I don’t carry a wallet, but if I did, there are certain stories it would tell you about the last 6 months. Stories of love, of hard work, of doubt and uncertainty.  And stories of doubt and uncertainty swallowed up in love and grace. Stories with impossible odds and stories of the God of the impossible coming through when we saw no way.

My wallet would have pictures of 4am at waffle house, of beautiful thunderstorms and views of the city from high atop its quiet parking garages. And it would have pictures of this amazing woman who has chosen to love me, and whom I love.

I may not carry a wallet, but in its place, my heart carries memories. Memories and reminders of a God who is faithful, even when I am not. Of the love of a woman I do not deserve, but am so thankful for and memories of a life I am only beginning to live.

The thing I love the most, isn’t just the memory, but what that memory ultimately stands for.

Hope.

I have hope, faith, in a God who has come through when we needed Him. I have hope, knowing He loves us. I have hope knowing that He wants the best for us and that He is good. I have hope knowing that His heart for us is good.

I have hope, a knowing, that the God I serve is good beyond all other good. I have this hope, because He has shown it to me.

The God I serve loves me unconditionally, beyond all I could imagine.

I have hope, because He has given me hope.

Matt Redman – Holy

A few weeks ago while on my way home in the car with my girlfriend, I confessed something that I do my best to hide.

I confessed one of my greatest fears.

Ten years ago this past week, my life changed. While September 11 had the nation in shock and riveted to their TV sets, our family was disintegrating.  And less than three days after our nation was attacked, my family began a journey that would come to define the next decade.

I don’t think we completely understood then what the next ten years would bring.  But down deep, I think we knew things would never be the same.  I can still remember the day they left.  I remember saying goodbye in the parking lot near my job.  I remember the tears, the uncertainty, and the determination to make light of a situation that was anything but.

I remember the pain and loneliness that followed.  I remember the fear.  I remember feeling more alone and abandoned than I knew was possible.  And I remember finding places inside I didn’t know could hurt.

I remember waking up knowing I was still alive because the ache was so strong.

The Decade

It’s been a long ten years. I’m not the same person I was then.

None of us are.

And although this past week is a hard reminder of pages written, although this week brings memories of moments that changed our lives forever, there is something new.

There is hope.

There is a grace I now sense, guiding me through the coming days.

On that short car ride, I opened up and shared just a shadow of the pain that began 10 years ago.  And I told of my greatest fear, of being left behind again.

I wasn’t laughed at.  I wasn’t scolded or corrected.  I was accepted.  I was prayed for.  I was offered something I’ve been praying for, for a long time.

I was offered love.

Promises

Later that evening, I was thinking about this week, and what it would mean.

I don’t profess to hear God audibly, but as I stood in the shower, I broke down.  Because I heard Him, clearly, in my heart.

This time will not be like the last.

I was His son.  And this was His promise.  This was my rainbow.

This was my promise that my family would never have to go through this again.  There wouldn’t be any more Thanksgivings at Denny’s, or days spent volunteering at a food pantry just so there would be something on the table that night.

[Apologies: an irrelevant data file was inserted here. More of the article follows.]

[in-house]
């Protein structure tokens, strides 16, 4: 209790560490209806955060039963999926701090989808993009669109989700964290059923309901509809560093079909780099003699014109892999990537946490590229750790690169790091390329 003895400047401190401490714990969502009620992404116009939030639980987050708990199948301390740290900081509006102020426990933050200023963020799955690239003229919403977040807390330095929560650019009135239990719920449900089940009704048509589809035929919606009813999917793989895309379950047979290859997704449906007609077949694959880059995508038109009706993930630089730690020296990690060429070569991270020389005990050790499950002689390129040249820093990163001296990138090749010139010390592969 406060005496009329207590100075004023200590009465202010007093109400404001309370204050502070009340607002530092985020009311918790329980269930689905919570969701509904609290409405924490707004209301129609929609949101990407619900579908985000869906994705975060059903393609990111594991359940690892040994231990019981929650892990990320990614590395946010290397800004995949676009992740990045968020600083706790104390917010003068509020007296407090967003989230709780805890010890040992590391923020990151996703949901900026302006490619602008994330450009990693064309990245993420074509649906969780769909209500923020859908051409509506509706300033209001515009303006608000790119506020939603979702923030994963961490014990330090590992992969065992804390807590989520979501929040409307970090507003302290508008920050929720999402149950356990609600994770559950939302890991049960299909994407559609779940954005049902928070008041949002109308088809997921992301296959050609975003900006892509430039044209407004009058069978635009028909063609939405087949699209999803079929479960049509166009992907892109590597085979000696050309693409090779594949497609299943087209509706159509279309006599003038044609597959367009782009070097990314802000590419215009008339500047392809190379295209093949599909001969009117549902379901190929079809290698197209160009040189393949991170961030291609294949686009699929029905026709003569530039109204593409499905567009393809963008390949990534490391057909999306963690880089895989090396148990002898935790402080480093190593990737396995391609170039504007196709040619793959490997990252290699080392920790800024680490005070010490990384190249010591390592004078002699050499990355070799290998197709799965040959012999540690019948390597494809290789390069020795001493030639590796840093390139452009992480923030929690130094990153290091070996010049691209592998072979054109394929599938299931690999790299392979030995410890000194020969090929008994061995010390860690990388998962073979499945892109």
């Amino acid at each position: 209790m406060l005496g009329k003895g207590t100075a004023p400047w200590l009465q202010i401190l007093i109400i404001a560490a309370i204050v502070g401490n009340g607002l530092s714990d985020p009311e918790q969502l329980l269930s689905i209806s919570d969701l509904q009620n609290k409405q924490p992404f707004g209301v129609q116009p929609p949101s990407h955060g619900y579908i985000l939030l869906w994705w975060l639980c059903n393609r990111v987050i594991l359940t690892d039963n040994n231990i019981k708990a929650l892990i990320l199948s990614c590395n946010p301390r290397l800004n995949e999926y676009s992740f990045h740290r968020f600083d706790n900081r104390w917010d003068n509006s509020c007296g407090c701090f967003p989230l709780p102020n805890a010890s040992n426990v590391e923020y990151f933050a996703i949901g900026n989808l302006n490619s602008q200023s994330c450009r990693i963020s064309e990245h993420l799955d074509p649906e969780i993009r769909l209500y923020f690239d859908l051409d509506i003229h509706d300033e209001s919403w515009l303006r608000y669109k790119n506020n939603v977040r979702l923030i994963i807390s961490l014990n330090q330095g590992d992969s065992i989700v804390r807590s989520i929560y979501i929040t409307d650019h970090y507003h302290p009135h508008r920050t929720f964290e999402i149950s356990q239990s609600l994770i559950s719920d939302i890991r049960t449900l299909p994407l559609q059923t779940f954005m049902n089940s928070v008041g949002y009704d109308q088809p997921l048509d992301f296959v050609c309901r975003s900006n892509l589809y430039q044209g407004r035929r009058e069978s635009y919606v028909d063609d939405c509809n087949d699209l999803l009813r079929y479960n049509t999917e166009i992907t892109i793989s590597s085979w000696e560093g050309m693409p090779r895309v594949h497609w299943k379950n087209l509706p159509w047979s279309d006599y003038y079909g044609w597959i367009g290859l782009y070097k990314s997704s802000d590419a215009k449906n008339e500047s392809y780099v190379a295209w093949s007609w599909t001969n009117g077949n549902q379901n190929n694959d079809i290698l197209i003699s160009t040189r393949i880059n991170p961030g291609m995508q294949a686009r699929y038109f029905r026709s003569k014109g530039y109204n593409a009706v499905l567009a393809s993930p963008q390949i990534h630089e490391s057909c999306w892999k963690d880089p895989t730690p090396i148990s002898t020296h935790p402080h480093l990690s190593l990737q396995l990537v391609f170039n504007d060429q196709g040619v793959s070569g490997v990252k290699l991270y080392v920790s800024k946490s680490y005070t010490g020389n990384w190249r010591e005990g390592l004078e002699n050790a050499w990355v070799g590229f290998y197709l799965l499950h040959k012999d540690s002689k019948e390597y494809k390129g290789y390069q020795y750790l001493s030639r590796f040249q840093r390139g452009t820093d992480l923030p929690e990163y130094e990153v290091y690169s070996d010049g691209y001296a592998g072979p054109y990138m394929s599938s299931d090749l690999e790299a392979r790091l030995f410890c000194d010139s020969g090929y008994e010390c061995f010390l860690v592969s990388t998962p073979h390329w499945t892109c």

I am His son.  And this is His promise.

This time, this decade will not be like the last.

Passion – Healing is in Your Hands

It’s 9:02pm as I write and it’s 96 outside.

A few weeks ago, the family and I were discussing our desire to cut expenses.  We talked about replacing our single pane windows and adding insulation in the attic.  We dreamed about lower utility bills and a more comfortable house, and we resigned ourselves to the simple fact that we rent.

We talked, we wished, we moved on.

Learning

I’m learning that some of the most powerful words we will ever read, hear or speak will be questions or requests.

Do you know how much you mean to me?   Are you OK?  Do you need help?  Will you marry me?  I really need….

Petitions, questions, entreaties.  They convey value.  They let us show how much we care for and how we value those around us.  They force us to be open and vulnerable.

If we never asked, we’d never receive.  If we never risked the honesty and vulnerability that questions bring, we’d never know the depth of love or see the full palette of color that life can offer.

Phone Calls

I never asked the God of the universe if He could take care of our windows.

Why?  Was it because I thought it too trivial?  Or was it because I thought I wasn’t important enough?

I received a phone call this afternoon from our property manager.  She wanted make sure we weren’t concerned if we saw some of the maintenance guys on the property.  They were simply taking measurements for our new windows.  Oh, and by the way, they want to increase the insulation in the attic early this fall.

Ask

If I profess to serve the God of the heavens, and if His promise to me is to care for my family and I, then I shouldn’t be surprised.  Because this is the action of a Father who knows the needs and desires of His kids, and works to fulfill them.  I shouldn’t have been surprised, not in the way I was.

A Father caring for His children shouldn’t have shocked me.  Does a Father love to surprise His kids with gifts?  Yes, absolutely.  Does He enjoy blessing them with more than enough?  Yes.  But should it be a surprise when He meets their needs?  No.

I have a long way to go before I begin to understand what being a son really means.  I’m hard-headed, determined to be self sufficient, and hate feeling week or in need.  But if I’m honest with myself, I’m stupid to think I can walk this path alone.  Because I cannot.  I need friends who will ask the hard questions, who will convey beauty and grace.  I need brothers who will force me to face my own fears.

And I need a Father who cares for me even when I forget to simply ask.